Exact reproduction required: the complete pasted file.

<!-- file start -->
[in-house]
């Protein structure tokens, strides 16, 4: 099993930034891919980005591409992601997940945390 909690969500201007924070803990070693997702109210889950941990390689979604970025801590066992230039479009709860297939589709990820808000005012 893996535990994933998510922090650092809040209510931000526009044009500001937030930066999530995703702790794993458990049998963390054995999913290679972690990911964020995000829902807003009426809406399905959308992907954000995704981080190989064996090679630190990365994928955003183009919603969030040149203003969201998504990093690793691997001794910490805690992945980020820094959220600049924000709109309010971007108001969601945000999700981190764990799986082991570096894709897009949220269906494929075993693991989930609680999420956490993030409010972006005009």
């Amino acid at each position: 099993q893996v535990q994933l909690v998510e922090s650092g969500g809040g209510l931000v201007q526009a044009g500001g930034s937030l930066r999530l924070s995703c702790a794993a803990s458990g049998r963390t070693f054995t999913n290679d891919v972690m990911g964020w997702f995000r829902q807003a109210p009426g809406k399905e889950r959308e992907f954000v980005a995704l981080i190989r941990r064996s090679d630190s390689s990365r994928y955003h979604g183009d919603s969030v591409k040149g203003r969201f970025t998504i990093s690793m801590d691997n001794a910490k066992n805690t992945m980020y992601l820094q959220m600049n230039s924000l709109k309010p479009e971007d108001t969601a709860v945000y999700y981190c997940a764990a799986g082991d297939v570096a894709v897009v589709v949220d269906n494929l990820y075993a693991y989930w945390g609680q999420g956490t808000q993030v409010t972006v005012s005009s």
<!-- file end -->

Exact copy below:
[in-house]
């Protein structure tokens, strides 16, 4: 099993930034891919980005591409992601997940945390 909690969500201007924070803990070693997702109210889950941990390689979604970025801590066992230039479009709860297939589709990820808000005012 893996535990994933998510922090650092809040209510931000526009044009500001937030930066999530995703702790794993458990049998963390054995999913290679972690990911964020995000829902807003009426809406399905959308992907954000995704981080190989064996090679630190990365994928955003183009919603969030040149203003969201998504990093690793691997001794910490805690992945980020820094959220600049924000709109309010971007108001969601945000999700981190764990799986082991570096894709897009949220269906494929075993693991989930609680999420956490993030409010972006005009």
């Amino acid at each position: 099993q893996v535990q994933l909690v998510e922090s650092g969500g809040g209510l931000v201007q526009a044009g500001g930034s937030l930066r999530l924070s995703c702790a794993a803990s458990g049998r963390t070693f054995t999913n290679d891919v972690m990911g964020w997702f995000r829902q807003a109210p009426g809406k399905e889950r959308e992907f954000v980005a995704l981080i190989r941990r064996s090679d630190s390689s990365r994928y955003h979604g183009d919603s969030v591409k040149g203003r969201f970025t998504i990093s690793m801590d691997n001794a910490k066992n805690t992945m980020y992601l820094q959220m600049n230039s924000l709109k309010p479009e971007d108001t969601a709860v945000y999700y981190c997940a764990a799986g082991d297939v570096a894709v897009v589709v949220d269906n494929l990820y075993a693991y989930w945390g609680q999420g956490t808000q993030v409010t972006v005012s005009s």